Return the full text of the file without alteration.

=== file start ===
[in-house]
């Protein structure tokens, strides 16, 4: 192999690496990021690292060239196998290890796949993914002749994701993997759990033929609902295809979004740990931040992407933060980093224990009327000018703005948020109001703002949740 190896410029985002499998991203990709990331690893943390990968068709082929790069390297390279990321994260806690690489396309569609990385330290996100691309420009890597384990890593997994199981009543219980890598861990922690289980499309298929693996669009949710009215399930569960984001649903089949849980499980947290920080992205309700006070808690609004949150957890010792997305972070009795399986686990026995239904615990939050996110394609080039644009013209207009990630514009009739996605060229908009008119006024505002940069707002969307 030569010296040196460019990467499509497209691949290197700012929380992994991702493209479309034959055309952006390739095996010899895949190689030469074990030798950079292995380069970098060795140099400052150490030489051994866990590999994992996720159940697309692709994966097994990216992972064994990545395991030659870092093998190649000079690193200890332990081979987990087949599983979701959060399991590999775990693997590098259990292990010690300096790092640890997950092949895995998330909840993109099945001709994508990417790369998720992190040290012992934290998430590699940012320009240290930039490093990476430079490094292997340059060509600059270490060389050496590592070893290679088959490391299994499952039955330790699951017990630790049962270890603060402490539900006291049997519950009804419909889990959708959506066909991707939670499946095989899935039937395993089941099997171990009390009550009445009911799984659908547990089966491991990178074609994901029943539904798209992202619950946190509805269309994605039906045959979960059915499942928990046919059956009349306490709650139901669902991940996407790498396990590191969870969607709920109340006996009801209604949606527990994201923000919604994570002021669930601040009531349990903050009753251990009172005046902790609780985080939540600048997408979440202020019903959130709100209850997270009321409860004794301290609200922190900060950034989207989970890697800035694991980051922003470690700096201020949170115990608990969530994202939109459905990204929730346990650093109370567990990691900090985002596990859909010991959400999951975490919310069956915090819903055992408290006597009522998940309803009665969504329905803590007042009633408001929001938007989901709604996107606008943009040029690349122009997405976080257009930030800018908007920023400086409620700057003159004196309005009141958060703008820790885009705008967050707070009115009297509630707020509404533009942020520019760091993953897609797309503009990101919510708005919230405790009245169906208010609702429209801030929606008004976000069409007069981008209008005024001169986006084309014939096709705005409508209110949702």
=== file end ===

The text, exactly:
[in-house]
């Protein structure tokens, strides 16, 4: 192999690496990021690292060239196998290890796949993914002749994701993997759990033929609902295809979004740990931040992407933060980093224990009327000018703005948020109001703002949740 190896410029985002499998991203990709990331690893943390990968068709082929790069390297390279990321994260806690690489396309569609990385330290996100691309420009890597384990890593997994199981009543219980890598861990922690289980499309298929693996669009949710009215399930569960984001649903089949849980499980947290920080992205309700006070808690609004949150957890010792997305972070009795399986686990026995239904615990939050996110394609080039644009013209207009990630514009009739996605060229908009008119006024505002940069707002969307 030569010296040196460019990467499509497209691949290197700012929380992994991702493209479309034959055309952006390739095996010899895949190689030469074990030798950079292995380069970098060795140099400052150490030489051994866990590999994992996720159940697309692709994966097994990216992972064994990545395991030659870092093998190649000079690193200890332990081979987990087949599983979701959060399991590999775990693997590098259990292990010690300096790092640890997950092949895995998330909840993109099945001709994508990417790369998720992190040290012992934290998430590699940012320009240290930039490093990476430079490094292997340059060509600059270490060389050496590592070893290679088959490391299994499952039955330790699951017990630790049962270890603060402490539900006291049997519950009804419909889990959708959506066909991707939670499946095989899935039937395993089941099997171990009390009550009445009911799984659908547990089966491991990178074609994901029943539904798209992202619950946190509805269309994605039906045959979960059915499942928990046919059956009349306490709650139901669902991940996407790498396990590191969870969607709920109340006996009801209604949606527990994201923000919604994570002021669930601040009531349990903050009753251990009172005046902790609780985080939540600048997408979440202020019903959130709100209850997270009321409860004794301290609200922190900060950034989207989970890697800035694991980051922003470690700096201020949170115990608990969530994202939109459905990204929730346990650093109370567990990691900090985002596990859909010991959400999951975490919310069956915090819903055992408290006597009522998940309803009665969504329905803590007042009633408001929001938007989901709604996107606008943009040029690349122009997405976080257009930030800018908007920023400086409620700057003159004196309005009141958060703008820790885009705008967050707070009115009297509630707020509404533009942020520019760091993953897609797309503009990101919510708005919230405790009245169906208010609702429209801030929606008004976000069409007069981008209008005024001169986006084309014939096709705005409508209110949702």